The defendants argued that a judgment imposing sanctions under art. 1471 is not appealable under La. Code Civ. P. art. 1915(A)(6), which allows an immediate appeal from a judgment imposing sanctions under La. Code Civ. P. arts. 191, 863, or 864, or La. Code Evid. art. 510(G), because art. 1471 is not specifically listed in art. 1915(A)(6). But the Fourth Circuit rejected this argument, reasoning that “it makes no difference whether the trial court expressly issued sanctions pursuant to La. C.C.P. art. 1471 or art. 191 in order to trigger La. C.C.P. art. 1915(A)(6)’s application,” since both art. 191 and art. 1471 authorize the trial court to sanction a party for disobeying a court order. Celeste, p. 11.
In at least five prior posts, I’ve written about appeals being dismissed because the judgment appealed from lacked decretal language: language stating the party in whose favor the judgment is rendered, the party against whom the judgment is rendered, and the relief being granted or denied.1 Earlier this month, the Louisiana Fourth Circuit gave that rule a new twist, applying it to a judgment purporting to grant a preliminary injunction.
In Wells One Investments, LLC v. City of New Orleans, 2017-0415 (La. App. 4 Cir. 11/2/17), the trial court rendered a judgment stating that Wells One’s motion for preliminary injunction “is hereby granted,” but did not state what the city was ordered to do or not do. The city appealed under La. Code Civ. P. art. 3612, which gives parties the right to appeal a “judgment relating to a preliminary or final injunction ....” But the Fourth Circuit dismissed the appeal because the judgment failed to name the party being enjoined and, contrary to La. Code Civ. P. art. 3605, failed to “describe in reasonable detail, and not by mere reference to the petition or other documents, the act or acts sought to be restrained.”
The lesson from this case seems to be that any appealable judgment—not just a final judgment—must contain decretal language, naming the winning and losing parties and spelling out the precise relief being granted or denied.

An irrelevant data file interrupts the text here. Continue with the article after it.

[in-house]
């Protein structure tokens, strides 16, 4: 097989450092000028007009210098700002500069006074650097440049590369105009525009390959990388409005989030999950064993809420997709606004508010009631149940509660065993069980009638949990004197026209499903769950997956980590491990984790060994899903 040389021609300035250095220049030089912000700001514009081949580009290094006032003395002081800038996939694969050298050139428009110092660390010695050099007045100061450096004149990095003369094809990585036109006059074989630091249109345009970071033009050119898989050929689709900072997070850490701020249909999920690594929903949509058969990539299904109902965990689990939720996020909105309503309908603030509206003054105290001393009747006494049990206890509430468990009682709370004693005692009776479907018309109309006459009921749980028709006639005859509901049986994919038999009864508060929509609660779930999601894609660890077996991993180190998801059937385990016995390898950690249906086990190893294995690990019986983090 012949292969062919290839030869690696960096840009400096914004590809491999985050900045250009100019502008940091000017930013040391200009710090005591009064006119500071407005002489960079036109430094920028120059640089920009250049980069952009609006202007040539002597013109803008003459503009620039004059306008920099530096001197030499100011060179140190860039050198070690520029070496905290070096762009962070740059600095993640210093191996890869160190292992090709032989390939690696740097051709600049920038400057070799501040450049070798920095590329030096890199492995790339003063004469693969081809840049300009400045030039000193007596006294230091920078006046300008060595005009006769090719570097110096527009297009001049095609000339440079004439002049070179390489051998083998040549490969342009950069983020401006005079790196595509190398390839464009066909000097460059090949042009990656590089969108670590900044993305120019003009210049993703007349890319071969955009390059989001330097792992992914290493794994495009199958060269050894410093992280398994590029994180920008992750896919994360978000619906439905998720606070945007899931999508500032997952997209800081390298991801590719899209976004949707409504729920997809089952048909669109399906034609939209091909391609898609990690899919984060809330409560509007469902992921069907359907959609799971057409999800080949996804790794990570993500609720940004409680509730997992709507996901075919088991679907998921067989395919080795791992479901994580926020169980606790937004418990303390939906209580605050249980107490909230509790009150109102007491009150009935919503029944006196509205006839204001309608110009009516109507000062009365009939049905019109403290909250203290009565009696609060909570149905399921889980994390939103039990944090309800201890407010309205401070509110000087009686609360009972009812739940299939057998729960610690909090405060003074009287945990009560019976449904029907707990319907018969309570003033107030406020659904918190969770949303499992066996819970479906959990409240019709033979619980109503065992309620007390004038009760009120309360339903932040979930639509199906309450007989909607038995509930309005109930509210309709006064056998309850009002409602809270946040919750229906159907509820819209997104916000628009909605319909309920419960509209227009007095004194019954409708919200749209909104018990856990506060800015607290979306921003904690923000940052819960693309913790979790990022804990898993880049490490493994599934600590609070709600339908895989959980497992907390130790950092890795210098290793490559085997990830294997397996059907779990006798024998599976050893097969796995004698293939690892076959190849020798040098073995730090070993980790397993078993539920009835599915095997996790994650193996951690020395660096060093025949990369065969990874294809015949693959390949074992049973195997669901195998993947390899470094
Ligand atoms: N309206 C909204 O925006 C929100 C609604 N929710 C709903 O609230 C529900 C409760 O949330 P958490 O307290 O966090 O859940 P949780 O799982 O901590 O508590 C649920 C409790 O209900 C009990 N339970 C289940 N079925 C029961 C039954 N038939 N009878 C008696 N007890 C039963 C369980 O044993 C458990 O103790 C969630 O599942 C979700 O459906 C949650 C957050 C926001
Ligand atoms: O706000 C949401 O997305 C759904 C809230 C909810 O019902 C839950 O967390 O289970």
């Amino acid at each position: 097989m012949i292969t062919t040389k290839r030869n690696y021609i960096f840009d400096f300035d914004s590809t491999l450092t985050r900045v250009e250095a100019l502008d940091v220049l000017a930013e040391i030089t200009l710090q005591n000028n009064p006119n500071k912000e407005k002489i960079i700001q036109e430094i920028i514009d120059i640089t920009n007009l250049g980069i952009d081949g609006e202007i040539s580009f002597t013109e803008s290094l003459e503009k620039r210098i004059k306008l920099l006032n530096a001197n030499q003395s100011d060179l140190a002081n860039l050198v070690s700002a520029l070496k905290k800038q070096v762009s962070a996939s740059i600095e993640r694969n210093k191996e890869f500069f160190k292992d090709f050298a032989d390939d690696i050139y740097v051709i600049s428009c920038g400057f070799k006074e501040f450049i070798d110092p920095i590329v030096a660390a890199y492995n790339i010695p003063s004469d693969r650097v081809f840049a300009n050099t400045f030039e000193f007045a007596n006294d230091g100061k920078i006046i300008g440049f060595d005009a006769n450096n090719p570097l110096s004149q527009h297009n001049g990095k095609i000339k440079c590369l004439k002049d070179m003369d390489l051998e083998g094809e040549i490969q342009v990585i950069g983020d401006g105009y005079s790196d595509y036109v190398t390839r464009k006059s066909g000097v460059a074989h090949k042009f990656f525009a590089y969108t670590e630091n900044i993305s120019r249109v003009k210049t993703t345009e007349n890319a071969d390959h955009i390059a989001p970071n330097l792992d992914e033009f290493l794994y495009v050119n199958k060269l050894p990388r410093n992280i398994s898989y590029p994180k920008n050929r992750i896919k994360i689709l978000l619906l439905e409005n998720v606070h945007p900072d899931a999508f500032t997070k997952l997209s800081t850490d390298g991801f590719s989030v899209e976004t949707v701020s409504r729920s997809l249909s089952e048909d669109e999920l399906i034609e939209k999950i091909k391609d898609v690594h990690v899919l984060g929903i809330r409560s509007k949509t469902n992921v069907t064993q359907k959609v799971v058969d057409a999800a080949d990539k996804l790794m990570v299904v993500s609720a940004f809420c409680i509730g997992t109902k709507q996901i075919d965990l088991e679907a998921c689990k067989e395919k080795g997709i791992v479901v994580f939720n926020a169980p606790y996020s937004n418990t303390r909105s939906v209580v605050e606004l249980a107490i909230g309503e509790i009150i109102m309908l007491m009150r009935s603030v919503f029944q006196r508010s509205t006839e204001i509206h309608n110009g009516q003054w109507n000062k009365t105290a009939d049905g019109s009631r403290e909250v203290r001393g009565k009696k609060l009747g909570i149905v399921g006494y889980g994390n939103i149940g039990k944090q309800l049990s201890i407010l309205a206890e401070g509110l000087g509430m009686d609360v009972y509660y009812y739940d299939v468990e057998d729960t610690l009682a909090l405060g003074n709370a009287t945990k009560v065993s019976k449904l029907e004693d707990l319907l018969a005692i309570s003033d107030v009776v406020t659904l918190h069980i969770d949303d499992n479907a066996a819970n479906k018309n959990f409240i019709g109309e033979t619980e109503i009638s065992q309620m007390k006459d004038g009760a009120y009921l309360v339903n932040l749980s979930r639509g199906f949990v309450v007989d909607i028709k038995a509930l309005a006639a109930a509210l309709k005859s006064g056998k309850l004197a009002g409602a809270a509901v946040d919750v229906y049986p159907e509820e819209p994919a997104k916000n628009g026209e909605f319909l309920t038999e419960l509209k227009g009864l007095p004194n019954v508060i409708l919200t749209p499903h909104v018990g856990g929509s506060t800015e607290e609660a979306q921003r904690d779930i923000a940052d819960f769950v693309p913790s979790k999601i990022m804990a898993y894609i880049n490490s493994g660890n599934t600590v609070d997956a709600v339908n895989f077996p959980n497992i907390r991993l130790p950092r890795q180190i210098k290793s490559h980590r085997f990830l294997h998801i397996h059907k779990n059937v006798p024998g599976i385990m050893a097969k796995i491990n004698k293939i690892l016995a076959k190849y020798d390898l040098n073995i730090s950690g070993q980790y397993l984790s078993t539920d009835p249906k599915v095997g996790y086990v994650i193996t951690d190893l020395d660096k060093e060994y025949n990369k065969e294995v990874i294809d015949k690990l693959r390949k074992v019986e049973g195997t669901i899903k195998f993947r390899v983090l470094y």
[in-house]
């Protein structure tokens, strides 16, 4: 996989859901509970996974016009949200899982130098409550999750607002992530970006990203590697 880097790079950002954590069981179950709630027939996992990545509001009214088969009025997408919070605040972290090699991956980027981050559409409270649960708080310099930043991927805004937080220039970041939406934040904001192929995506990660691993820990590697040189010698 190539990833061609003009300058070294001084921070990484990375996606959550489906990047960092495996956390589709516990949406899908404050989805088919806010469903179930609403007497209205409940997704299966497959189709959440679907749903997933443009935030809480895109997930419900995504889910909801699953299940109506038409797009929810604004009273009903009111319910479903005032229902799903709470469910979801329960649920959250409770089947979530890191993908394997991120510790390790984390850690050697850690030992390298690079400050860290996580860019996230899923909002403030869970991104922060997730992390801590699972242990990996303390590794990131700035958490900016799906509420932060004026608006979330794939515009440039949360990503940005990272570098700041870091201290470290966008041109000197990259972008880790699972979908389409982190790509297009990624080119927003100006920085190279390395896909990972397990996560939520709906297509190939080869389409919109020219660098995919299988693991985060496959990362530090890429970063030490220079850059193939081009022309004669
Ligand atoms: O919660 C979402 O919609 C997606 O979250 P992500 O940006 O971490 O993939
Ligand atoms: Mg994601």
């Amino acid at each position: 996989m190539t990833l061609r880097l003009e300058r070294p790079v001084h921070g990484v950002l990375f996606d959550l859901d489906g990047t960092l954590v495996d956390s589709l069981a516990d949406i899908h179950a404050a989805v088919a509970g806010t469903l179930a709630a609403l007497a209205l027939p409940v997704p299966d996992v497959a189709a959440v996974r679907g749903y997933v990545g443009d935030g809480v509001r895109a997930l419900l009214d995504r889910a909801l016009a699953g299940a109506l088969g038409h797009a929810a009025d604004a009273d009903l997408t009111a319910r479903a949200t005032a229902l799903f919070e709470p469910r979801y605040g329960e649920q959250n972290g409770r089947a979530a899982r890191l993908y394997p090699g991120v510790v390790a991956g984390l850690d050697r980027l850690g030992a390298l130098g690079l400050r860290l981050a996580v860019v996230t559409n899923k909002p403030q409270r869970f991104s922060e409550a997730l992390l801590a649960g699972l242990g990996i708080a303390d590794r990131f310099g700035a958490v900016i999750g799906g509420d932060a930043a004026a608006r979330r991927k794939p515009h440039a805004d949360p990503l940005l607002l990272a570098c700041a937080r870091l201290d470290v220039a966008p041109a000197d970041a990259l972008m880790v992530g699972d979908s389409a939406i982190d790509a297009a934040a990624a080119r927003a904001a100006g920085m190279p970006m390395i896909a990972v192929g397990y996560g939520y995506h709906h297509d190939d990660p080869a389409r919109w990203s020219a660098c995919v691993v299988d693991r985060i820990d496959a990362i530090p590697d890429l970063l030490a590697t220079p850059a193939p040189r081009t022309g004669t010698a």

Last month, the Louisiana Fourth Circuit dismissed three appeals (that I know of) because the judgment appealed from lacked decretal language and therefore was not a valid, final judgment:
- In Moulton v. Stewart Enterprises, Inc., 2017-0243 (La. App. 4 Cir. 8/3/17), the judgment stated that “the Defendants’ Motions for Summary Judgment are GRANTED,” and even included a designation of finality under La. Code Civ. P. art. 1915.
- In Bayer v. Starr International Corp., 2017-0257 (La. App. 4 Cir. 8/15/17), the judgment, like that in Moulton, decreed that “Defendants’ Motion for Summary Judgment [is] GRANTED.”
- In Thompson v. Beagle, 2017-0207 (La. App. 4 Cir. 8/16/17), the judgment decreed that “the defendant in reconventional demand’s Exception of Prescription [is] granted.”
Lacking from all three judgments was decretal language. As these cases say, decretal language must do three simple things: (1) Name the party in whose favor the ruling is ordered. (2) Name the party against whom the ruling is ordered. (3) State the relief that is granted or denied. In these three instances, the judgments should have said something like, “Judgment is hereby rendered in favor of [defendant’s name] and against [plaintiff’s name], dismissing all claims of [plaintiff’s name] against [defendant’s name] with prejudice.” If only some of the plaintiff’s claims are being dismissed, then the decree must identify the specific claims being dismissed.
In Louisiana, lawyers need to know how to draft a proper judgment. That is because in many Louisiana district courts, the lawyer who prevails at the hearing of the exception or motion is instructed to draft the judgment.
Louisiana has a unique procedure for an appellee to take a cross-appeal against the appellant. It’s called an answer to the appeal, and it’s authorized by La. Code Civ. P. art. 2133(A). Under art. 2133(A), the answer must be filed “not later than fifteen days after the return day or the lodging of the record[,] whichever is later.”
Most lawyers reading art. 2133(A) would file the answer in the court of appeal after the record has been lodged and before the 15-day deadline. But occasionally, a litigant files the answer to the appeal in the trial court, before the record is lodged in the court of appeal. Is that okay? Yes it is, at least in the First Circuit. See Poole v. Fuselier, 2015-1317, pp. 9–11 (La. App. 1 Cir. 10/28/16), 213 So. 3d 18, 24–25. Poole contains a lengthy discussion of this issue, including citations to concurring cases in the Fourth and Fifth Circuits and two contrary cases from the Third Circuit.
Speaking of answers, remember that they are only effective to obtain relief against the appellant. They are not effective to obtain relief against any other parties in the case. To get relief against anyone other than an appellant, you need to move for and obtain your own order of appeal. On that topic, see this blog post.